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rdsmith3

Accuracy better at longer distance?!

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I am relatively new to firearms. I have been shooting less than a year. Also, due to some personal events, I have not been to the range in a few months. (This is just a long-winded way of saying that I am not a great shooter.) The other day, I took my Walther PPQ 9mm to RTSP to practice. I was shooting at small 18"x12" targets at 5, 7, and 10 yards. It looks to me like I was more accurate at 7 yards than at 5, and maybe even more accurate at 10 than at 5. I did not shoot the same number of rounds at each target, and the targets are slightly different, so it is not an easy comparison.

 

I have noticed this before. It is a problem with the gun, or is it something I am doing wrong?

 

5 yards

i-kZb6pVw-L.jpg

 

 

7 yards

i-9sRbW6h-L.jpg

 

10 yards

i-8D2rCWM-L.jpg

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Most likely you are simply concentrating more carefully at longer distances. Larry Vickers coined the phrase "aim small, miss small." At close distance the bullseye seems so large it is tempting to aim generally for all that red space rather than a specific point. Next time try to aim for a very specific point rather than the general bullseye area, and concentrate as hard as at longer distance.

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Most likely you are simply concentrating more carefully at longer distances. Larry Vickers coined the phrase "aim small, miss small." At close distance the bullseye seems so large it is tempting to aim generally for all that red space rather than a specific point. Next time try to aim for a very specific point rather than the general bullseye area, and concentrate as hard as at longer distance.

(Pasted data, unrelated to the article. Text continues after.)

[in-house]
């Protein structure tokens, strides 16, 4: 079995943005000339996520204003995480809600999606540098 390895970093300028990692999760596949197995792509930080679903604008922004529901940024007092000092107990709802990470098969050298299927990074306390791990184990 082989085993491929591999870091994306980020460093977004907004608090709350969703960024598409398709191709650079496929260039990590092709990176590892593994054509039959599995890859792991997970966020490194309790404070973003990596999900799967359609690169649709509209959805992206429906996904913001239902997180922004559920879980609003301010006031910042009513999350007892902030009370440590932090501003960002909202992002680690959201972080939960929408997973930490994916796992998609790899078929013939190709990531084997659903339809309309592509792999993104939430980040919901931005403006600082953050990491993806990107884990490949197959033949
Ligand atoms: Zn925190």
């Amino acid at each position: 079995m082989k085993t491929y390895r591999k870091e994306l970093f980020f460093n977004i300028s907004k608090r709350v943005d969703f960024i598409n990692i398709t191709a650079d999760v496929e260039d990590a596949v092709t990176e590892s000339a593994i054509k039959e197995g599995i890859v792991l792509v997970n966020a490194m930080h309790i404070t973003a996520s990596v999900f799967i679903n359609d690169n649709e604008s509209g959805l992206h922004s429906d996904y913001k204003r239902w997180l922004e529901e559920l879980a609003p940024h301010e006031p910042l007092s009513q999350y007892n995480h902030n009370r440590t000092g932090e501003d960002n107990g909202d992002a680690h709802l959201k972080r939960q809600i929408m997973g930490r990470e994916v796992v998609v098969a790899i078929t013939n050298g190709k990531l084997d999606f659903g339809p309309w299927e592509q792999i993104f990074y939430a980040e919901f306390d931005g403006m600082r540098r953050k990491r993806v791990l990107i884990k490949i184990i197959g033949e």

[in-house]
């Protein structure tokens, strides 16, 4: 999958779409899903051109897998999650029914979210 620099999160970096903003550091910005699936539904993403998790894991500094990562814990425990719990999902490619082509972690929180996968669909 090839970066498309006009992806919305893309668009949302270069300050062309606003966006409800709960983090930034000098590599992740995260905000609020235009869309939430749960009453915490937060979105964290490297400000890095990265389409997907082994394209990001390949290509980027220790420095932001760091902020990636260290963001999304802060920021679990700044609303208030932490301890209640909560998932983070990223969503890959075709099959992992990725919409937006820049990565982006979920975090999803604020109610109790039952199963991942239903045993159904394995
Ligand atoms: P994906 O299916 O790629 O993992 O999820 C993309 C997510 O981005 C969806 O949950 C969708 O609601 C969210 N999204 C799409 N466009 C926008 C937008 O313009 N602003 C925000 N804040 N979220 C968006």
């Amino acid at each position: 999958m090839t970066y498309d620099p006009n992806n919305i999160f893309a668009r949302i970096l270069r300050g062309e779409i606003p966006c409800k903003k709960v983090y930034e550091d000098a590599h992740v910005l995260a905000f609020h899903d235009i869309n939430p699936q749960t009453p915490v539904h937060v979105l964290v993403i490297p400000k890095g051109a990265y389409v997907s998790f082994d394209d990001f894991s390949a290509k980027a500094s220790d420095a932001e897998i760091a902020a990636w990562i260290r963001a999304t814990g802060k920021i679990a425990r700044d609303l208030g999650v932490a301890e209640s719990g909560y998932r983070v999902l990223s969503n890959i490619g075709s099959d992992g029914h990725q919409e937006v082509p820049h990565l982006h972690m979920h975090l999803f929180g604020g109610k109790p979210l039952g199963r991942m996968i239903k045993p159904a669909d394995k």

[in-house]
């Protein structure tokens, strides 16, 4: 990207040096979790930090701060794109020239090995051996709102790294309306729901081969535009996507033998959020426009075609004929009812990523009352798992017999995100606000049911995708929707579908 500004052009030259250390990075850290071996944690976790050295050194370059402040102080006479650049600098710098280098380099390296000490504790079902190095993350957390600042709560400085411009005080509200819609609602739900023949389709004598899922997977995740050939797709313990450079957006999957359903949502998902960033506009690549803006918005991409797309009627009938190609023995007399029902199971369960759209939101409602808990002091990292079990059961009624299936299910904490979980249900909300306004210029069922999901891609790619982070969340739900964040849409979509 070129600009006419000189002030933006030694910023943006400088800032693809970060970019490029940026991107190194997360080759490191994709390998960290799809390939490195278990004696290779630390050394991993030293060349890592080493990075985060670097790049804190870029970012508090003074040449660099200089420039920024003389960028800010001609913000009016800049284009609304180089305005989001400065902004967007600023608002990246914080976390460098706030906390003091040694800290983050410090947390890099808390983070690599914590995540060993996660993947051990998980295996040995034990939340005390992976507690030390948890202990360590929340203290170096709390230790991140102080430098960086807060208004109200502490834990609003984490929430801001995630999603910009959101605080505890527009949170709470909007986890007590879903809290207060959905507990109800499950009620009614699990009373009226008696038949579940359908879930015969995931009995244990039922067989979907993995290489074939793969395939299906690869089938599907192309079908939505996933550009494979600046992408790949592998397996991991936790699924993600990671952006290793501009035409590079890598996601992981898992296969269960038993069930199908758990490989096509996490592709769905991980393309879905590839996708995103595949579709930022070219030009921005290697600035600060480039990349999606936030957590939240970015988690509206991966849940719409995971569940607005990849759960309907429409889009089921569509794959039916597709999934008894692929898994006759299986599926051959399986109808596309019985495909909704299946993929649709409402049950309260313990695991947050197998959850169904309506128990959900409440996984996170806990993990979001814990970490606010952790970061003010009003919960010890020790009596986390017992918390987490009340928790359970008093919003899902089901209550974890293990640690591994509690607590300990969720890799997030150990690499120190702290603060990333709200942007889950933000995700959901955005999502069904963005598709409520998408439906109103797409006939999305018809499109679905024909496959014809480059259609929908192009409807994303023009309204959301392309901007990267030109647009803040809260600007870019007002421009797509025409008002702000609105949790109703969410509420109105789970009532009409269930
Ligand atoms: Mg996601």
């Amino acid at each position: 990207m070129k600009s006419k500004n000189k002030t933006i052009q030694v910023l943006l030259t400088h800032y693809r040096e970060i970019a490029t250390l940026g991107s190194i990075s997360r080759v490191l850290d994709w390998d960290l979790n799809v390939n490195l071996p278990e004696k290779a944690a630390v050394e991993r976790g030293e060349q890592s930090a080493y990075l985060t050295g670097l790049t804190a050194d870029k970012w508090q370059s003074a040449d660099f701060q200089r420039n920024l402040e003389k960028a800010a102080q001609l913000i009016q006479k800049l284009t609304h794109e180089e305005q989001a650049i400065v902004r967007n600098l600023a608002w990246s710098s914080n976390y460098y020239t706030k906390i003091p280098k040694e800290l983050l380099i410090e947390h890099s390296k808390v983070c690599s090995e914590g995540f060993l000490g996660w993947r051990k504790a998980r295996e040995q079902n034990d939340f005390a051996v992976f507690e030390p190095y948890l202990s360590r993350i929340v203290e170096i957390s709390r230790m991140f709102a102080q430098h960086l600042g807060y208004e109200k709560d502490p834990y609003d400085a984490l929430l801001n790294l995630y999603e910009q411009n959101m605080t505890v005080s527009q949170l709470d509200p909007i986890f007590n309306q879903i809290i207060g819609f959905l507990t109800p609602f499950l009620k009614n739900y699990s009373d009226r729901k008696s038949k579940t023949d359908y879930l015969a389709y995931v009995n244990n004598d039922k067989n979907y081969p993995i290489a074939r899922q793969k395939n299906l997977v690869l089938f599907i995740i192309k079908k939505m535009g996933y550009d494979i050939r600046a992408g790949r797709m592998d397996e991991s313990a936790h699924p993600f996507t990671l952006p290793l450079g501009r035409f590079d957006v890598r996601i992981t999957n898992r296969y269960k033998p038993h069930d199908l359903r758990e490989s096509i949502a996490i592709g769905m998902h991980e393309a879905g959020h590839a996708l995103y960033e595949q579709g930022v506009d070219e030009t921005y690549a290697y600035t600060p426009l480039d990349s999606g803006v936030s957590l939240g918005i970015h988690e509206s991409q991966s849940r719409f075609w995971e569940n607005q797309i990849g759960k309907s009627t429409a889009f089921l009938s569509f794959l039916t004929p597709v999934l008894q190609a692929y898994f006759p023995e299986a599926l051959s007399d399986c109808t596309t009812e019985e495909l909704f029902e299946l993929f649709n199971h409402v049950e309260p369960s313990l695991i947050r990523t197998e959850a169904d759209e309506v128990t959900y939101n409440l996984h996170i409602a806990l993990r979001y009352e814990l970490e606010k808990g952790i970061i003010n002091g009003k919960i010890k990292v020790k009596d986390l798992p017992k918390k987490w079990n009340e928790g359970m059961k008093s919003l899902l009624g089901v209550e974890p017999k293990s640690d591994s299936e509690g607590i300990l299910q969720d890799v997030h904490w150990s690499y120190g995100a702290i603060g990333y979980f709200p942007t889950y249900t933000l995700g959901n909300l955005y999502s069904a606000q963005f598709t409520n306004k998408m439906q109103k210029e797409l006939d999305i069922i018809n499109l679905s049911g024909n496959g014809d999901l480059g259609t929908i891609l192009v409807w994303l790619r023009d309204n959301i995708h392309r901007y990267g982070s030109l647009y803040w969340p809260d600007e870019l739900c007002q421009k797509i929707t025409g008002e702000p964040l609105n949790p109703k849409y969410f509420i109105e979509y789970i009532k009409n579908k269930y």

+1

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Sorry, they all look like basically the same group with some targets having more rounds shot at them and 7 and 10 yards having more flinching rather than just technique issues. I doubt it is the gun as there is no significant difference between 5, 7, and 10 yards that would make a mechanical issue become apparent, go away, and become apparent again.

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Since you used 2 different sized targets (it looks like the red portion on the 5yd target appears larger than the red portion on the 7 and 10 yard targets) and fired a different number of shots at each range, it is hard to diagnose any issues you may be having. However, looking at your targets, I would say that your best group is at the 7.

 

Looks like warming up at the 5 you had some anticipation issues, and at the 10 I would bet trigger control is the culprit.

 

I would work on some trigger control/trigger reset drils next time at the range and practice the Wall Drill (http://pistol-training.com/drills/wall-drill) while at home. (I also like to do the Wall Drill at the range with a live-fire twist. I go 15 dry fire, then 5 live rounds shooting for the smallest possible group you can manage. I repeat this 3 times. Once at the 3, then 5, and finally 7 yard line)

 

I would also start my next range session by running targets at 5, 7, and 10 again and then shooting the same number of shots at each target. The next range session I would do the same, except start at 10, then move in to the 7, and 5yd line, just to get a baseline and see what you need to work on. Have a plan when you go to the range and set aside 50-100 rounds for pure training at the beginnning of each session before you shoot for fun or test yourself with something new. Take notes on your progress and log the drills you do and how well you do on them.

 

Finally, save some cash and get some training. There is nothing like having and experienced trainer watch you shoot and making little corrections to jumpstart progress.

 

Good Luck!

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